The Bush administration is firmly committed to the idea that whenever the United States intervenes in the affairs of other countries, it's to extend the blessings of liberty and democracy rather than to create or expand any sort of American empire. Here, for example, is President Bush speaking last year on Veterans Day, as the nation prepared to invade Iraq:
As many veterans have seen in countries around the world, captive people have greeted American soldiers as liberators. And there is good reason. We have no territorial ambitions, we don't seek an empire. Our nation is committed to freedom for ourselves and for others. We and our allies have fought evil regimes and left in their place self-governing and prosperous nations.
In Bush's mind, an empire is something that Americans seek to overthrow, not something they seek to create. On those rare occasions when he uses the word, it's usually to describe the former Soviet Union (the "evil empire") or to praise the Founding Fathers (who freed us from the British Empire). He will never say or acknowledge in any way that the United States presides over an empire. That message is well understood by other members of the Bush administration. Here, for example is Condoleezza Rice fielding a question from a German reporter last July:
Q: Struggling to find a comparison in history for America's position in the world now, people have come up with the Roman Empire, as in comparison. There's an obvious difference: America doesn't strive to acquire foreign countries. But beyond that, would you, as an academic, accept the comparison?
A: I wouldn't accept the comparison to the Roman Empire, of course, because the United States has no imperial ambitions. …It is the spread of values that will make us more secure. And so I think of this rather as a period of the triumph of states that are committed to a set of values, not the triumph of the United States alone.
Bush's and Rice's description of America as a force for freedom in the world is an accurate description of our aspirations and—when we get it right—the outcome. Still, it's undeniable that America has used its economic and military pre-eminence in the world to create some sort of postcolonial empire. That was true before Bush became president, and it is truer now given Bush's preference for unilateral control over Iraq; his codification of a new "pre-emption" doctrine that we will never allow other nations to adopt; and his general wariness of the United Nations.
But you'll almost never hear anybody say that. Within the mainstream of American political discourse, it's perfectly acceptable to criticize pre-emption and unilateralism, but by silent agreement, the word "empire" is understood to be beyond the pale. It's one of those words, like "servant," that Americans refuse to utter because it's too difficult to reconcile with American ideals. The only people rude enough to use the word "empire" to describe the United States are foreigners, hard leftists, and Buchananite conservatives. Oh, and one more: Vice President Dick Cheney.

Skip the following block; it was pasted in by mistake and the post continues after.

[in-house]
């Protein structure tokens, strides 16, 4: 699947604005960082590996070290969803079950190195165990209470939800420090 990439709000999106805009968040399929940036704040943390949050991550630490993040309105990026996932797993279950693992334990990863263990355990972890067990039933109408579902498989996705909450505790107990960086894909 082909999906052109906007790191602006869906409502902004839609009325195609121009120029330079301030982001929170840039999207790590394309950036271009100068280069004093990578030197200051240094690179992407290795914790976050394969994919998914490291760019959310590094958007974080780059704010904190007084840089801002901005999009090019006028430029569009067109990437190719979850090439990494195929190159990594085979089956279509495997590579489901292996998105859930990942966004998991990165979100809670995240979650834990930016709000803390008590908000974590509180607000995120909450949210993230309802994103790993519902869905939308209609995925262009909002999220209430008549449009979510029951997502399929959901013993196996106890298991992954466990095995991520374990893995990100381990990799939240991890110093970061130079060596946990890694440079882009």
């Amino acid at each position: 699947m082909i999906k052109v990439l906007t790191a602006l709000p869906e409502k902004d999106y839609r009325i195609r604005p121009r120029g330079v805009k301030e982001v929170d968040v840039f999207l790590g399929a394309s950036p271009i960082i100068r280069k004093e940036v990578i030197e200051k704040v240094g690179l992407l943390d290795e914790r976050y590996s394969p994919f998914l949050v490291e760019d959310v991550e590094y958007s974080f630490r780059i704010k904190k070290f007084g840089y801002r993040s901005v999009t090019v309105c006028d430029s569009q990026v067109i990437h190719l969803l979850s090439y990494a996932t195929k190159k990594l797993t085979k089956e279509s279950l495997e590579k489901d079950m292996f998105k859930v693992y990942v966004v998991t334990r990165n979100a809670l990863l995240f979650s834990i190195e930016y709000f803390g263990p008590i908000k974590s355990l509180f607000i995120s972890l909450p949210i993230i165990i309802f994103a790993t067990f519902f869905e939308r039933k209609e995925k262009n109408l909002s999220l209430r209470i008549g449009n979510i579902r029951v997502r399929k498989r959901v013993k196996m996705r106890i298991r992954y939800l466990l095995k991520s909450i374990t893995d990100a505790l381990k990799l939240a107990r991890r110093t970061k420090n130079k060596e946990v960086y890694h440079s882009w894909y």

Cheney violated the Bush administration's policy of never saying the e-word in a Christmas card he and his wife sent out to various supporters and important Washingtonians. (Chatterbox did not receive one.) Along with their best wishes for this holiday season, the Cheneys included the following quotation from Benjamin Franklin:
And if a sparrow cannot fall to the ground without His notice, is it probable that an empire can rise without His aid?
Franklin said this at the Constitutional Convention in 1787 by way of suggesting that the proceedings begin each day with a prayer. It is a favorite touchstone for those, like Cheney, who believe that the separation of church and state has become overly fastidious. (These people seldom go on to mention that Franklin's suggestion was rejected by the other delegates.) For Cheney, though, it was a twofer, because it also allowed him to state (using the words of another) that America need not be ashamed of its empire. Although Chatterbox fears that Cheney's motive—in blazing past whatever warnings his aides likely extended about using the e-word—was fanaticism, he can't help but applaud Cheney's honesty. It's time for America's empire to come out of the closet.
Pedant's corner. Why did Franklin use the word "empire," when he so easily could have said "nation" or "republic" or some such? A mere decade after the Revolutionary War, wasn't "empire" a dirty word? Chatterbox posed this question to Franklin biographer Edmund S. Morgan. "It didn't carry the kind of freight that the word carries today," Morgan explained, adding that Franklin's use of the term probably reflected his Anglophilia and his desire to spread the new nation's dominion westward. (Doing so, of course, would subject various Native American tribes to foreign rule, but people didn't think that way at the time.) Franklin, Morgan said, did not mean to indicate any desire to conquer foreign lands, a notion he would have found distasteful. Walter Isaacson, another Franklin biographer, said much the same when Chatterbox caught up with him a few hours later, and pointed out that the negative connotations we attach to "empire" were in that time attached to the word "colonial":
He was very opposed to colonialism. That was a bad word. He believed that any nation or "empire" that had territories should treat all inhabitants, in the far-flung territories as well as near the center, as equal citizens with equal democratic and legislative and governing rights. In other words, he was against "colonialism" but he never used "empire" in a pejorative manner.
Dick Cheney may be fully aware of what Franklin meant when he uttered the word "empire," but even so it can't have escaped his notice that the word's contemporary meaning is much more provocative.